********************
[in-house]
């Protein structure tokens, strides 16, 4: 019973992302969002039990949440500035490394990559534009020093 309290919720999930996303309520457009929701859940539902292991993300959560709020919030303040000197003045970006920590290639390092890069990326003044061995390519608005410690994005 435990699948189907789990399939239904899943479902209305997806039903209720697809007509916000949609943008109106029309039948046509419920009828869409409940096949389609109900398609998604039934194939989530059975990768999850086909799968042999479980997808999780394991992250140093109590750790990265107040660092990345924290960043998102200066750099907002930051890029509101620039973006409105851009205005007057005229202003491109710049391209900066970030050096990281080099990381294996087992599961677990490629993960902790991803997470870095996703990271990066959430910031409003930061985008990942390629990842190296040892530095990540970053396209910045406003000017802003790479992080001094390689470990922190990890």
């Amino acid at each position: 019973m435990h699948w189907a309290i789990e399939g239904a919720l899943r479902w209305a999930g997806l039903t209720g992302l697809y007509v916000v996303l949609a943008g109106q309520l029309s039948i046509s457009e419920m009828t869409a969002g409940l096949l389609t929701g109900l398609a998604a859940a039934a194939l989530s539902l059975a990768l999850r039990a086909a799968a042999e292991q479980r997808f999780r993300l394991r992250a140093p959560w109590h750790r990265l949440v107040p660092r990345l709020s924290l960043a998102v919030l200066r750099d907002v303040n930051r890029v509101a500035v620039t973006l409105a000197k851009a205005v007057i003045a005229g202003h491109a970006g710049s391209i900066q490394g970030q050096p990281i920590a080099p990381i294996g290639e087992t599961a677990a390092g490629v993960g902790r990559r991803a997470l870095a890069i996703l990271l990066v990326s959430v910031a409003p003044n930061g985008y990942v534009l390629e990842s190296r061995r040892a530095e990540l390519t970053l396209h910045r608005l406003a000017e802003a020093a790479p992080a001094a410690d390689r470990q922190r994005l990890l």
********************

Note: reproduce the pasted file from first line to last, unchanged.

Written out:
[in-house]
């Protein structure tokens, strides 16, 4: 019973992302969002039990949440500035490394990559534009020093 309290919720999930996303309520457009929701859940539902292991993300959560709020919030303040000197003045970006920590290639390092890069990326003044061995390519608005410690994005 435990699948189907789990399939239904899943479902209305997806039903209720697809007509916000949609943008109106029309039948046509419920009828869409409940096949389609109900398609998604039934194939989530059975990768999850086909799968042999479980997808999780394991992250140093109590750790990265107040660092990345924290960043998102200066750099907002930051890029509101620039973006409105851009205005007057005229202003491109710049391209900066970030050096990281080099990381294996087992599961677990490629993960902790991803997470870095996703990271990066959430910031409003930061985008990942390629990842190296040892530095990540970053396209910045406003000017802003790479992080001094390689470990922190990890």
């Amino acid at each position: 019973m435990h699948w189907a309290i789990e399939g239904a919720l899943r479902w209305a999930g997806l039903t209720g992302l697809y007509v916000v996303l949609a943008g109106q309520l029309s039948i046509s457009e419920m009828t869409a969002g409940l096949l389609t929701g109900l398609a998604a859940a039934a194939l989530s539902l059975a990768l999850r039990a086909a799968a042999e292991q479980r997808f999780r993300l394991r992250a140093p959560w109590h750790r990265l949440v107040p660092r990345l709020s924290l960043a998102v919030l200066r750099d907002v303040n930051r890029v509101a500035v620039t973006l409105a000197k851009a205005v007057i003045a005229g202003h491109a970006g710049s391209i900066q490394g970030q050096p990281i920590a080099p990381i294996g290639e087992t599961a677990a390092g490629v993960g902790r990559r991803a997470l870095a890069i996703l990271l990066v990326s959430v910031a409003p003044n930061g985008y990942v534009l390629e990842s190296r061995r040892a530095e990540l390519t970053l396209h910045r608005l406003a000017e802003a020093a790479p992080a001094a410690d390689r470990q922190r994005l990890l």